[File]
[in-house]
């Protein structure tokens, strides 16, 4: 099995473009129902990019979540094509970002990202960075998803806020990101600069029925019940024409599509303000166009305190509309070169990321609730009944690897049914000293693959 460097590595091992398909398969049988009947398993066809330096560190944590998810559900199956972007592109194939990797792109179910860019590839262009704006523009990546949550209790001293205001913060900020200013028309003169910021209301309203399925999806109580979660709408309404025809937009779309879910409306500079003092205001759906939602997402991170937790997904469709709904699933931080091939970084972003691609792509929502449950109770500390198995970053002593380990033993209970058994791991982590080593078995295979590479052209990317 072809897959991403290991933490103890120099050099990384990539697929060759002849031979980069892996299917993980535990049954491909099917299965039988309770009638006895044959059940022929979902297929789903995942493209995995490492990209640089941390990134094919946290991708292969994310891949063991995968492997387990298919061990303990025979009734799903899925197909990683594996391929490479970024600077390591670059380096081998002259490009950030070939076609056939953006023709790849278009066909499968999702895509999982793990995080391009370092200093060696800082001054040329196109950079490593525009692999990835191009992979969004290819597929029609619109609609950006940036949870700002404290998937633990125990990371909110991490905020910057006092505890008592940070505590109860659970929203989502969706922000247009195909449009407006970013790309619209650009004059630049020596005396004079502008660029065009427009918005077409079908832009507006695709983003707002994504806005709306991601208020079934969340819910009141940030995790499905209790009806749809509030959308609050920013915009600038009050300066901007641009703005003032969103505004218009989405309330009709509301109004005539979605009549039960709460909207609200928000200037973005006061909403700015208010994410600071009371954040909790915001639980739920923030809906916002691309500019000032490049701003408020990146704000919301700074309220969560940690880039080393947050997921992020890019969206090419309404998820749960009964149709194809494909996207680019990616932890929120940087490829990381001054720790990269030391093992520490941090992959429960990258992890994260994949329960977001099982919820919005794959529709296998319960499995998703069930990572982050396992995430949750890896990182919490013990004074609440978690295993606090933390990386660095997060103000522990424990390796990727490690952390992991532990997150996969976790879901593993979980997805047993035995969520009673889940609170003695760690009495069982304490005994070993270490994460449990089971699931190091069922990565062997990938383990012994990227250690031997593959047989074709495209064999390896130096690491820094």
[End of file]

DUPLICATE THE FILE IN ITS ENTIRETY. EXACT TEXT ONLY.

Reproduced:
[in-house]
């Protein structure tokens, strides 16, 4: 099995473009129902990019979540094509970002990202960075998803806020990101600069029925019940024409599509303000166009305190509309070169990321609730009944690897049914000293693959 460097590595091992398909398969049988009947398993066809330096560190944590998810559900199956972007592109194939990797792109179910860019590839262009704006523009990546949550209790001293205001913060900020200013028309003169910021209301309203399925999806109580979660709408309404025809937009779309879910409306500079003092205001759906939602997402991170937790997904469709709904699933931080091939970084972003691609792509929502449950109770500390198995970053002593380990033993209970058994791991982590080593078995295979590479052209990317 072809897959991403290991933490103890120099050099990384990539697929060759002849031979980069892996299917993980535990049954491909099917299965039988309770009638006895044959059940022929979902297929789903995942493209995995490492990209640089941390990134094919946290991708292969994310891949063991995968492997387990298919061990303990025979009734799903899925197909990683594996391929490479970024600077390591670059380096081998002259490009950030070939076609056939953006023709790849278009066909499968999702895509999982793990995080391009370092200093060696800082001054040329196109950079490593525009692999990835191009992979969004290819597929029609619109609609950006940036949870700002404290998937633990125990990371909110991490905020910057006092505890008592940070505590109860659970929203989502969706922000247009195909449009407006970013790309619209650009004059630049020596005396004079502008660029065009427009918005077409079908832009507006695709983003707002994504806005709306991601208020079934969340819910009141940030995790499905209790009806749809509030959308609050920013915009600038009050300066901007641009703005003032969103505004218009989405309330009709509301109004005539979605009549039960709460909207609200928000200037973005006061909403700015208010994410600071009371954040909790915001639980739920923030809906916002691309500019000032490049701003408020990146704000919301700074309220969560940690880039080393947050997921992020890019969206090419309404998820749960009964149709194809494909996207680019990616932890929120940087490829990381001054720790990269030391093992520490941090992959429960990258992890994260994949329960977001099982919820919005794959529709296998319960499995998703069930990572982050396992995430949750890896990182919490013990004074609440978690295993606090933390990386660095997060103000522990424990390796990727490690952390992991532990997150996969976790879901593993979980997805047993035995969520009673889940609170003695760690009495069982304490005994070993270490994460449990089971699931190091069922990565062997990938383990012994990227250690031997593959047989074709495209064999390896130096690491820094």